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Japan Seems to Be Stepping in the Right Direction

Ever since the Fukushima nuclear accident in 2011, Japan has struggled with how to meet its energy needs. Imports (and use) of fossil fuels make up for roughly 33% of the energy lost not only because of Fukushima but also as a result of nuclear plants being shutdown nationwide following the disaster.

To help reduce power consumption amid these losses, post-disaster setsuden, or power-saving initiatives, were implemented around Japan. These initially included rolling blackouts in some cities along with buildings and landmarks going dark. While these measures certainly helped, they don’t seem to be as commonly practiced a few years after the fact. And while “cool biz” (cool business, seemingly more of a marketing strategy word play, looking cool and feeling cool) is accepted by most companies, the heat and humidity are both unbearable 3-4 months a year in much of Japan, tie or no tie.

Only recently there have been headlines about Japan’s first nuclear plant to come back online and this hasn’t been without controversy and delays stemming from mechanical problems. Additionally, despite the desperate need for cleaner energy, much of the public now opposes the operation of nuclear plants anywhere in the country.

So, with the recent announcement of plans for a 6.7 megawatt (MW) solar power generation plant in Kitakyushu City (KKC), Fukuoka Prefecture, this seems a step in the right direction to provide additional sources of energy. The plant is currently scheduled to become operational by December 2015. Seriously, that quick? Impressive! Furthermore, in Kyushu alone, solar power plants have recently been or are being built in Miyazaki and Kagoshima respectively. Seems the solar revolution is really taking Japan by storm as Fukushima, Gunma, Yamanashi and Nara Prefectures also have projects in the works.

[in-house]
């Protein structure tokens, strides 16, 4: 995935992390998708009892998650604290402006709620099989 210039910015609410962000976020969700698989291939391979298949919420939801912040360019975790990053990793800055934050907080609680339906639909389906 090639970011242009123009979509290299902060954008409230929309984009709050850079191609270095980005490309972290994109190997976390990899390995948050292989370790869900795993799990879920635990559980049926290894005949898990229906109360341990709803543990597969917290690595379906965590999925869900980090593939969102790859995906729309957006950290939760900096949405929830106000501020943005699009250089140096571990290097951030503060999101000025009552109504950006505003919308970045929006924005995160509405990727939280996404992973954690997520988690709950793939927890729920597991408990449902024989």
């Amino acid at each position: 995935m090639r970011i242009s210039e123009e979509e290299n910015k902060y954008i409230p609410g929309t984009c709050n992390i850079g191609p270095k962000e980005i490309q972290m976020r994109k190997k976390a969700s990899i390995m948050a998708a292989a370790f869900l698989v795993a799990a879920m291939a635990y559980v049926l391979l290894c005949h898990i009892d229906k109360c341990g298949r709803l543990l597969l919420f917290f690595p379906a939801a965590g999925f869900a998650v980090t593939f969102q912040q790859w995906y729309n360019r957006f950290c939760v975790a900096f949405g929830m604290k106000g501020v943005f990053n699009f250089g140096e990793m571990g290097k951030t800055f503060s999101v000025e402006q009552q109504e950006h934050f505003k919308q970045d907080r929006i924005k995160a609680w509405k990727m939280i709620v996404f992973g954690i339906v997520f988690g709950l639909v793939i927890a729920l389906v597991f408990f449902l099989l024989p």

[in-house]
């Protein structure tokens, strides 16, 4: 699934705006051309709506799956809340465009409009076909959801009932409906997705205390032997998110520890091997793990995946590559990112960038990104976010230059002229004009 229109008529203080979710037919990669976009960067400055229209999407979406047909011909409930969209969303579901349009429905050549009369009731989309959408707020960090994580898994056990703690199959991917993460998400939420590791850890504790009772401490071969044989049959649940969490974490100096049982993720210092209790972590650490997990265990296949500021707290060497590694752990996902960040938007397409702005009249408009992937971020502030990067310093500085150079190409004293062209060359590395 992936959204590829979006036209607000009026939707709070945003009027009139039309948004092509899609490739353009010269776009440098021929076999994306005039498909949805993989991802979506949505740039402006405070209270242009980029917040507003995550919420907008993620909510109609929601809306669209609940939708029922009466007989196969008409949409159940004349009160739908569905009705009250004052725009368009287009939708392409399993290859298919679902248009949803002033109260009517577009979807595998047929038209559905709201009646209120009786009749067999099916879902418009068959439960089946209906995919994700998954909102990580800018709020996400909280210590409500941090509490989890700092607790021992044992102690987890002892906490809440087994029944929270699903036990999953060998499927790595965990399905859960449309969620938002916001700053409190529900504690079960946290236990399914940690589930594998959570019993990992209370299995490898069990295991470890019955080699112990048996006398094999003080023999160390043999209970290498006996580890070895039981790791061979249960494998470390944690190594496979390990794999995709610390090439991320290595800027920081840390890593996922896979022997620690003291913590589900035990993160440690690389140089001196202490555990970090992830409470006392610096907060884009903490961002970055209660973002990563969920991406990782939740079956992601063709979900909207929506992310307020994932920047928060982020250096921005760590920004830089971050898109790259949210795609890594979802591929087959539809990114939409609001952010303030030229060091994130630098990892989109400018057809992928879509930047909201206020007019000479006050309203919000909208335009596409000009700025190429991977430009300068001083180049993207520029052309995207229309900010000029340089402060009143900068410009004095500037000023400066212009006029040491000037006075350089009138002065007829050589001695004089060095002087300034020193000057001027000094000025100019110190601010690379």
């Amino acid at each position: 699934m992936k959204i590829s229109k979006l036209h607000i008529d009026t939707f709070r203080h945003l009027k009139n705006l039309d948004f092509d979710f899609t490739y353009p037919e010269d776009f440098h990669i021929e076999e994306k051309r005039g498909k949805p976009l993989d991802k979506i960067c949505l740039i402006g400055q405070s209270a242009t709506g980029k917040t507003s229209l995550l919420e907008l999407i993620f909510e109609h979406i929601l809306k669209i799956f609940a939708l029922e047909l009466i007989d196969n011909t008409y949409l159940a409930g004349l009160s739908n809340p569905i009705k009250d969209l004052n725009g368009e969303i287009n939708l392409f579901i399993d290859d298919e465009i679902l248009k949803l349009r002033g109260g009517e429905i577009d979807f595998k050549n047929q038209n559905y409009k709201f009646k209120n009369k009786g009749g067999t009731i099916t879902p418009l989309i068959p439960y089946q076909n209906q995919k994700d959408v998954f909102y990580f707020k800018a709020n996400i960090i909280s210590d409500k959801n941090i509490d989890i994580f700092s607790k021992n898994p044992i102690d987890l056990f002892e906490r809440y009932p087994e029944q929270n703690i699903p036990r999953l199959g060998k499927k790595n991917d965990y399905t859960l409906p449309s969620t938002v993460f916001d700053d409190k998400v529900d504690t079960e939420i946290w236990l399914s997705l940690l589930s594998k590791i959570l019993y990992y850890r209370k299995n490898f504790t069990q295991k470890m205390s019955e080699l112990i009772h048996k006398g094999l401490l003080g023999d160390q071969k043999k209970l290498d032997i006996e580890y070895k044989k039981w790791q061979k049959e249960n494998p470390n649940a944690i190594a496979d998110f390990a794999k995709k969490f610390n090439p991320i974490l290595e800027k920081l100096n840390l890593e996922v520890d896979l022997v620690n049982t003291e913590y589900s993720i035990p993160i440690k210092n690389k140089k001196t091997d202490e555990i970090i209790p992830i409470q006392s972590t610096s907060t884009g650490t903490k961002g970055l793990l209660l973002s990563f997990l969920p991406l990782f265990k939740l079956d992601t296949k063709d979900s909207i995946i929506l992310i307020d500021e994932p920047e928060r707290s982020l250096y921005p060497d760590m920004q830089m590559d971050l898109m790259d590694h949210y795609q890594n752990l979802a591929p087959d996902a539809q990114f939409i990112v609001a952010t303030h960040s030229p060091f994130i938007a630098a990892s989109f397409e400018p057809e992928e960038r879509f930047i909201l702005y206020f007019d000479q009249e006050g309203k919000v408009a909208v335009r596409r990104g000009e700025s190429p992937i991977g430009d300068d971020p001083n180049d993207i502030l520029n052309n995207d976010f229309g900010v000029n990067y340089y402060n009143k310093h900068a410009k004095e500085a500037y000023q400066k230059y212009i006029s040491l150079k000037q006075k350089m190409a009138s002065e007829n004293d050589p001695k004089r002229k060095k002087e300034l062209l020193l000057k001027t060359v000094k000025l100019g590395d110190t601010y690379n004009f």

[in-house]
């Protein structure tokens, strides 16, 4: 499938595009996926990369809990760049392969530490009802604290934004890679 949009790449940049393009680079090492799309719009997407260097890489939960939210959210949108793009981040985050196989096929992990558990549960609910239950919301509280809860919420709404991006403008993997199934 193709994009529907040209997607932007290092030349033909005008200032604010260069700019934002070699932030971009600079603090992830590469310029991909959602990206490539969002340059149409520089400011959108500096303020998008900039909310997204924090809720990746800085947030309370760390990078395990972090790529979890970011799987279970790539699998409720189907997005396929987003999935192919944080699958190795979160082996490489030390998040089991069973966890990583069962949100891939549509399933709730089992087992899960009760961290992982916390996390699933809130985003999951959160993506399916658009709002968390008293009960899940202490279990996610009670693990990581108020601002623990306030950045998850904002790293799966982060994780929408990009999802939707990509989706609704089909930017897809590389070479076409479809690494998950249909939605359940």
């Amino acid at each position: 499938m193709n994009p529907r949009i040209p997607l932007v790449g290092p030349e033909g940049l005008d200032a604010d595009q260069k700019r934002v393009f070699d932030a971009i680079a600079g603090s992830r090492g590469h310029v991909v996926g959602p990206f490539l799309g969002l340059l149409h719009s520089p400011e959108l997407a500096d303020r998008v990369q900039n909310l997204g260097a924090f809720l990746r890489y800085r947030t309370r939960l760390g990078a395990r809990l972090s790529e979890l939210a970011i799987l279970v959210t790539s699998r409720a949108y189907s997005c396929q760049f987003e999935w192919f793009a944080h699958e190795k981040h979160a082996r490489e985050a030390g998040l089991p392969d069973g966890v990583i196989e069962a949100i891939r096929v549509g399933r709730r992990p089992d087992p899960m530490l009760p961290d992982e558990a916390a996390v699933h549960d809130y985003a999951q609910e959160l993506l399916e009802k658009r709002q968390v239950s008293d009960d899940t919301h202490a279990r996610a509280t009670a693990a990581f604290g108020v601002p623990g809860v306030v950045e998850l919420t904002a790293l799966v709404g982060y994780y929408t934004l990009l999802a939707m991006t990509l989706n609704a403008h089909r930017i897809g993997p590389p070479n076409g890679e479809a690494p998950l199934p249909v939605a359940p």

The Kitakyushu plant—NS Wakamatsu Daiichi Daini Daisan Solar Power Plant (NSWDDDSPP, just kidding, but this is Japan, so probably)—will consist of a staggering 26,712 solar panels over an area approximately 93,500 square m (approx. 1 million sq.ft), and is expected to generate approximately 7,200,000 kWh of electricity. This is roughly equivalent to the amount consumed by 1,990 households in a year. While impressive, Kitakyushu has a population of approximately 1 million and the surrounding cities push that up considerably.

With the already too numerous plants and manufacturing facilities in the area, and some industrial neighborhoods actually having such strong pungent smells that joggers, cyclists and pedestrians alike gag for fresh air,  who would want to be burning more coal or oil for energy? Nuclear power anyone? Oh yeah, um NO! Though Kitakyushu did actually take some of Fukushima’s nuclear garbage to incinerate, it was certainly not popular with the majority of citizens in KKC or the surrounding cities.

KKC has long been known as a blue collar city, especially steel manufacturing, where industry giant, Nippon Steel operates a handful of subsidiaries. In fact, in a joint venture, one of those subsidiaries will be responsible for the engineering, procurement and construction (EPC) services. Toshiba Corp and Toshiba Mitsubishi-Electric Industrial Systems Corp are providing the solar panels and PV inverters, so as one would assume, these types of public works projects should do a lot to stimulate the Japanese economy.

In all honesty, despite KKC’s reputation as a somewhat gritty manufacturing hub, in recent years efforts have been made to make the area cleaner and more tourist friendly.  This includes restoring Kokura Castle in 1990, and promoting nature spots like Sarakura Mountain (皿倉山), the Hiraodai Limestone Karst Plateau (平尾台), Kawachi Dam and Reservoir (河内ダム)—which was actually originally made to supply water to the steel plants in the area—and the nearby Kawachi Wisteria Garden (河内藤園).  Mojiko Retro (門司港レトロ), is also quite popular, and aimed specifically at creating more tourism.

That said, tourism is a minor part of the city’s economy and that most likely won’t change anytime soon, but at least NSWDDDSPP is a demonstration of real progress made with creating more sources of clean energy not only in this city but around Japan as a whole.

H/T: Nikkei Technology